To accept the need to rewrite, rewrite and rewrite no matter how long it takes. It’s tough sometimes to accept the need to rewrite a novel. But I’ve never regretted editing and inevitably my work is stronger for it. I’ve been told I’m very good at getting into my characters’ heads.
Do you have any advice to give to aspiring writers?
Don’t give up. Read widely and include non-fiction if you write fiction as factual accounts can spark off interesting ideas to help you flesh out your made up worlds. Be professional with spelling, grammar, how you present your work, following competition and/or submission instructions. Be ready for criticism, fair or otherwise. Always be prepared to take a critical look at your own work after giving it a period of “resting”. You then re-read your work with a fresh eye and it is easier to spot weaknesses in story structure, plot, and characters and so on then. Above all, enjoy the whole writing process from thinking of the initial idea to what seems like the umpteenth rewrite. You need to love it to be able to do it and stick with it – as the actress said to the bishop!
What aspect of writing don’t you like?
I always feel a sense of relief when I get the first draft written as I’ve then got something to work with and knock into shape. I’m also relieved to finish a piece of work and then get it out there as that’s what I’m meant to be achieving. I don’t like writing being downgraded or libraries being shut as there will be negative consequences. I love the feeling when the story, the characters and everything is working together to drive a strong plot. I hate badly produced books, vanity publishing and those trying to scam authors. Whilst I’m not totally against Amazon and supermarkets selling books, I don’t want either to destroy bookshops and, ultimately, the publishing industry. I want proper bookshops to survive (and yes I do buy from proper bookshops and Amazon – the great thing with the former is they do pay their taxes in the UK!).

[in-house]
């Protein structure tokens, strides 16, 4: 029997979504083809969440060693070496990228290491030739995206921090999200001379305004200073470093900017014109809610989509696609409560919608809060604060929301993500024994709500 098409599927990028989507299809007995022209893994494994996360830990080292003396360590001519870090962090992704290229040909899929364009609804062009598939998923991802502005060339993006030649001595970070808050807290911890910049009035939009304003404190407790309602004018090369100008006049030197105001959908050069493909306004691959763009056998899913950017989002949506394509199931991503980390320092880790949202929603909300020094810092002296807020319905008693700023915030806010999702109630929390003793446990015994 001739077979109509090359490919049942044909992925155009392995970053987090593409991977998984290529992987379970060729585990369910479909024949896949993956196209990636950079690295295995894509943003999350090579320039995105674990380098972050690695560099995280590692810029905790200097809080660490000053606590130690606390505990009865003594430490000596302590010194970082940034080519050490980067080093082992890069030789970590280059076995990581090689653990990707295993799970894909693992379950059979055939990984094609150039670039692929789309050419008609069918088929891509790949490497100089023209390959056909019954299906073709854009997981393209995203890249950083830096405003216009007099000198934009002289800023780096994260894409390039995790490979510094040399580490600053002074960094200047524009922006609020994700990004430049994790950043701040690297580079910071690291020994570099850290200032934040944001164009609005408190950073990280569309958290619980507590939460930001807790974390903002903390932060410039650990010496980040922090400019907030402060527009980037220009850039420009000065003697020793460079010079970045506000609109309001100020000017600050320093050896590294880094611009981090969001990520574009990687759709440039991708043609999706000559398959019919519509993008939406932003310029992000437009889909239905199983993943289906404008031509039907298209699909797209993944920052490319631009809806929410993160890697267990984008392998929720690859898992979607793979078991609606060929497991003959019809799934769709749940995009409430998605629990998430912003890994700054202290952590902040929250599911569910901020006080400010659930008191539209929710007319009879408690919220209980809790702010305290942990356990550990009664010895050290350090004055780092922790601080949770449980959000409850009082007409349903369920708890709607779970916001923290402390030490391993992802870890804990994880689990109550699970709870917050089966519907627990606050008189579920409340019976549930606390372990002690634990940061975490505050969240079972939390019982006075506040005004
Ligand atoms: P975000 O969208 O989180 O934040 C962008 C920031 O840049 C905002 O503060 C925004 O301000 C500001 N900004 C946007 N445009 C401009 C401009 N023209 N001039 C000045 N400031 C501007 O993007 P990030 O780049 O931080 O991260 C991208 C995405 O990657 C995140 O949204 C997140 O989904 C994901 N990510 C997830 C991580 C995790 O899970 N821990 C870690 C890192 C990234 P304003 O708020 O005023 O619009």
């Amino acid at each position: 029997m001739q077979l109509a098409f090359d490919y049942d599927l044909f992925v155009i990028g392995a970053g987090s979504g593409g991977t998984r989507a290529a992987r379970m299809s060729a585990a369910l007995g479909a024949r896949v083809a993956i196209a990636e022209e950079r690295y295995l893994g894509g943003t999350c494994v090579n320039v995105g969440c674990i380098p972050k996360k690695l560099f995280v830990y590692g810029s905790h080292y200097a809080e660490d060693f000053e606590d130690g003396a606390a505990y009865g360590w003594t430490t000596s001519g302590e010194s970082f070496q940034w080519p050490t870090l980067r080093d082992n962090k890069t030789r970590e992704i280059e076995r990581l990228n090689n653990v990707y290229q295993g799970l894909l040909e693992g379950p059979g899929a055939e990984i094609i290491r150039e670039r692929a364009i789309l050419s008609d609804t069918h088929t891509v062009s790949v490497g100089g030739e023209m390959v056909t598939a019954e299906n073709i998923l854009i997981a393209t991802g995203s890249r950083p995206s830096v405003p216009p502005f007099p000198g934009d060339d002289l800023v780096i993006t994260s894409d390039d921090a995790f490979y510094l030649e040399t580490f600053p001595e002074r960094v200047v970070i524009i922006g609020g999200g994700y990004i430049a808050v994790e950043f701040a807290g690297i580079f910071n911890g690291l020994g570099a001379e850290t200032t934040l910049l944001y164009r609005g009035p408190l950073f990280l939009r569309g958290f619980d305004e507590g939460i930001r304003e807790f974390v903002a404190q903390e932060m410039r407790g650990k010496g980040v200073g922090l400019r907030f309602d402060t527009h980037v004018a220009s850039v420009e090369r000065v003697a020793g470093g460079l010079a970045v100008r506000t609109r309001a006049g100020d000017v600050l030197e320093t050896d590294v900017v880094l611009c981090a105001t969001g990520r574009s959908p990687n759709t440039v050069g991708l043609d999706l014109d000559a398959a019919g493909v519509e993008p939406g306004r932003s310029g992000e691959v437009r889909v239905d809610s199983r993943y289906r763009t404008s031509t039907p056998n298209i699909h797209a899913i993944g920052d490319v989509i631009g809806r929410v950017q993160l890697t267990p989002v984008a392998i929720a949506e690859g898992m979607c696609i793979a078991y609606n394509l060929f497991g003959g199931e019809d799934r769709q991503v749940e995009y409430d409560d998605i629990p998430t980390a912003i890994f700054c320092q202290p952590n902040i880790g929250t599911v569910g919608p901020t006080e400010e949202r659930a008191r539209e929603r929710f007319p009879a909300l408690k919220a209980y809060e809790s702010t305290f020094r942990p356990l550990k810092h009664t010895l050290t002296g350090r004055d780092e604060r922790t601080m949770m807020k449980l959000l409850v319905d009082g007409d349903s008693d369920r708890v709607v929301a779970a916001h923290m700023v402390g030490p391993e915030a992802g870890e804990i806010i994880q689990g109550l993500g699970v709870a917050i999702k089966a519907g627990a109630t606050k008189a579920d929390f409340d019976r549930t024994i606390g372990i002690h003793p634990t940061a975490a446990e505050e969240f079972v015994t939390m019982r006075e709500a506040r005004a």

What is your favourite thing to write?
I love writing dialogue regardless of whether I’m writing a script, novel or short story. Dialogue is a wonderful way to move the plot along too and to show aspects of a character’s life (how educated they are for a start, do they use proper grammar when speaking?). I also love reading well-crafted dialogue because it flows, you can hear the character behind it and it brings the story to life.
Do you have a specific writing time?
I tend to write in the evenings and weekends. On the odd days when I’ve a little more time, I will find a piece of work and get on with that. I think it helpful to have a specific time to write on the grounds you’re training your brain to get used to being in full writer mode. It also helps you be more organized and to hopefully help others treat your writing seriously. In putting time aside for writing, you’re taking your writing seriously. You can’t expect anyone else to do so if you won’t.
What writing conferences do you go to?
My main one is the Winchester Writers’ Conference, my “local”. I find the lectures interesting, there’s always some fascinating read to pick up at the Book fair, I meet writers and sometimes when I contribute I get feedback, including some praise, on my work. That latter feedback and praise goes a long way when most of the time you’re on your own. I was thrilled to be Commended in their Short Story Competition in 2011. I hope to repeat the feat!
Do you find how-to-write books helpful?
Yes, though some are more helpful than others. Stephen King’s On Writing is invaluable. I also love writing books where published writers are talking about their experiences. I’m currently reading The Writers’ Ideas Book which seems to be full of writing prompts which I hope I will find helpful. I’m also reading Creative Writing by Graeme Harper, another book of interviews but I do find insights from other writers inspiring. I love the author interview pages in Writing Magazine too.